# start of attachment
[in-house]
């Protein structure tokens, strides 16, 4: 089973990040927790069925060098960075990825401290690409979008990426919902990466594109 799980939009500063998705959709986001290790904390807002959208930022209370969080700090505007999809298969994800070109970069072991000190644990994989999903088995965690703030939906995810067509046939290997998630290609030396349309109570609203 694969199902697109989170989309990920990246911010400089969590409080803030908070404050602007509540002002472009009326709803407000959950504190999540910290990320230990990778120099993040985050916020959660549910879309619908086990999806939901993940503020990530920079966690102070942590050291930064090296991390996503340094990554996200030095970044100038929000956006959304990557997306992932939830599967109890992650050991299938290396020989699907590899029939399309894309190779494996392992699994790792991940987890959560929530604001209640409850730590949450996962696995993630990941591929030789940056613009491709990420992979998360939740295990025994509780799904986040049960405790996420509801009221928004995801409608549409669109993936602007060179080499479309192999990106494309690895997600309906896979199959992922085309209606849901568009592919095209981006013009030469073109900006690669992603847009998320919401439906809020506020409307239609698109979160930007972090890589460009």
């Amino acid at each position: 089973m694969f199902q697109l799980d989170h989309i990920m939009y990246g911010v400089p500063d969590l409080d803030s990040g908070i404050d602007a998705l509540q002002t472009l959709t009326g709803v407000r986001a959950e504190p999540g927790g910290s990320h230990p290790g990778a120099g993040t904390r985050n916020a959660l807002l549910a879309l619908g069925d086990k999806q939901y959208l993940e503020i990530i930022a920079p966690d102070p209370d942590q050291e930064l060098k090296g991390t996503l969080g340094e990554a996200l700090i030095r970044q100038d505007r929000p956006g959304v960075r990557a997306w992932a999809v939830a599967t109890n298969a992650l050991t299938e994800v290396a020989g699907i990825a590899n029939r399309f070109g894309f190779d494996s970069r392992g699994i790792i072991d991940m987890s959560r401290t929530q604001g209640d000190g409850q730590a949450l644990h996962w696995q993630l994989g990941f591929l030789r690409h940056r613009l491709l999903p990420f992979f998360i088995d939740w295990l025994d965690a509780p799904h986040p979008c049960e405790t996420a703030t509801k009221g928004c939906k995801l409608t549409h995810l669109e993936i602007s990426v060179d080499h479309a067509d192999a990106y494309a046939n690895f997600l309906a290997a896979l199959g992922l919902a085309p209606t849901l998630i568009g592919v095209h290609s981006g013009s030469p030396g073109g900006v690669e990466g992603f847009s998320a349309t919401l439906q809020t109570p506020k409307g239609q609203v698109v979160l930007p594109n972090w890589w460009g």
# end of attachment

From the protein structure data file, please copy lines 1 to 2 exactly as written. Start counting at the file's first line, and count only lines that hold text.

[in-house]
């Protein structure tokens, strides 16, 4: 089973990040927790069925060098960075990825401290690409979008990426919902990466594109 799980939009500063998705959709986001290790904390807002959208930022209370969080700090505007999809298969994800070109970069072991000190644990994989999903088995965690703030939906995810067509046939290997998630290609030396349309109570609203 694969199902697109989170989309990920990246911010400089969590409080803030908070404050602007509540002002472009009326709803407000959950504190999540910290990320230990990778120099993040985050916020959660549910879309619908086990999806939901993940503020990530920079966690102070942590050291930064090296991390996503340094990554996200030095970044100038929000956006959304990557997306992932939830599967109890992650050991299938290396020989699907590899029939399309894309190779494996392992699994790792991940987890959560929530604001209640409850730590949450996962696995993630990941591929030789940056613009491709990420992979998360939740295990025994509780799904986040049960405790996420509801009221928004995801409608549409669109993936602007060179080499479309192999990106494309690895997600309906896979199959992922085309209606849901568009592919095209981006013009030469073109900006690669992603847009998320919401439906809020506020409307239609698109979160930007972090890589460009």